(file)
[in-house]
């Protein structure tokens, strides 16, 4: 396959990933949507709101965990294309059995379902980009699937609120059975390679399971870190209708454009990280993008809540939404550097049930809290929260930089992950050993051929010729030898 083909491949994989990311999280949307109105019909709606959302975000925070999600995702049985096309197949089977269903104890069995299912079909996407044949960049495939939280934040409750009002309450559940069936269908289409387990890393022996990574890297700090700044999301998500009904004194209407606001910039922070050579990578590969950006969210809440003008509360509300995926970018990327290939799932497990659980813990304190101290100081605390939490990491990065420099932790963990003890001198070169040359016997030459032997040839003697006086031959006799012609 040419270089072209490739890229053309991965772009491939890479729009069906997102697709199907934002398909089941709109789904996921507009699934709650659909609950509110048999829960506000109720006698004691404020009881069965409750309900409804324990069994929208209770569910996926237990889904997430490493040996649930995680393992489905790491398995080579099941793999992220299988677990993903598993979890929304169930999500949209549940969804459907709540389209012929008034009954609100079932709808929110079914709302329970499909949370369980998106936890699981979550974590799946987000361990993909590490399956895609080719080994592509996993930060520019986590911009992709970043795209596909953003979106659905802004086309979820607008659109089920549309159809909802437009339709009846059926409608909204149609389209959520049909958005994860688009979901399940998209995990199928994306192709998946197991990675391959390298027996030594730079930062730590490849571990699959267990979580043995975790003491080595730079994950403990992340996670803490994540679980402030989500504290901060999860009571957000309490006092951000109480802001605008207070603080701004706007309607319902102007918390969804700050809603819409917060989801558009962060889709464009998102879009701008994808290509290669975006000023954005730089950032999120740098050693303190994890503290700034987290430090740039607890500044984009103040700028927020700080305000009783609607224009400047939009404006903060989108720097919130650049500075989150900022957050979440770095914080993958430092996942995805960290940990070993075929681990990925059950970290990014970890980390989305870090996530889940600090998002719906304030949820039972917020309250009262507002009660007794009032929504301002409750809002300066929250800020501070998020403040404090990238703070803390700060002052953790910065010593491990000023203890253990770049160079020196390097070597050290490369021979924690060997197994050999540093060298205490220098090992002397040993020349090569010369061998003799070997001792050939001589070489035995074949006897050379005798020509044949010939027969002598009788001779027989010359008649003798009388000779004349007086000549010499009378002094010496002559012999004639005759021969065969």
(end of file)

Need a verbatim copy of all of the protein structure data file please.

[in-house]
């Protein structure tokens, strides 16, 4: 396959990933949507709101965990294309059995379902980009699937609120059975390679399971870190209708454009990280993008809540939404550097049930809290929260930089992950050993051929010729030898 083909491949994989990311999280949307109105019909709606959302975000925070999600995702049985096309197949089977269903104890069995299912079909996407044949960049495939939280934040409750009002309450559940069936269908289409387990890393022996990574890297700090700044999301998500009904004194209407606001910039922070050579990578590969950006969210809440003008509360509300995926970018990327290939799932497990659980813990304190101290100081605390939490990491990065420099932790963990003890001198070169040359016997030459032997040839003697006086031959006799012609 040419270089072209490739890229053309991965772009491939890479729009069906997102697709199907934002398909089941709109789904996921507009699934709650659909609950509110048999829960506000109720006698004691404020009881069965409750309900409804324990069994929208209770569910996926237990889904997430490493040996649930995680393992489905790491398995080579099941793999992220299988677990993903598993979890929304169930999500949209549940969804459907709540389209012929008034009954609100079932709808929110079914709302329970499909949370369980998106936890699981979550974590799946987000361990993909590490399956895609080719080994592509996993930060520019986590911009992709970043795209596909953003979106659905802004086309979820607008659109089920549309159809909802437009339709009846059926409608909204149609389209959520049909958005994860688009979901399940998209995990199928994306192709998946197991990675391959390298027996030594730079930062730590490849571990699959267990979580043995975790003491080595730079994950403990992340996670803490994540679980402030989500504290901060999860009571957000309490006092951000109480802001605008207070603080701004706007309607319902102007918390969804700050809603819409917060989801558009962060889709464009998102879009701008994808290509290669975006000023954005730089950032999120740098050693303190994890503290700034987290430090740039607890500044984009103040700028927020700080305000009783609607224009400047939009404006903060989108720097919130650049500075989150900022957050979440770095914080993958430092996942995805960290940990070993075929681990990925059950970290990014970890980390989305870090996530889940600090998002719906304030949820039972917020309250009262507002009660007794009032929504301002409750809002300066929250800020501070998020403040404090990238703070803390700060002052953790910065010593491990000023203890253990770049160079020196390097070597050290490369021979924690060997197994050999540093060298205490220098090992002397040993020349090569010369061998003799070997001792050939001589070489035995074949006897050379005798020509044949010939027969002598009788001779027989010359008649003798009388000779004349007086000549010499009378002094010496002559012999004639005759021969065969």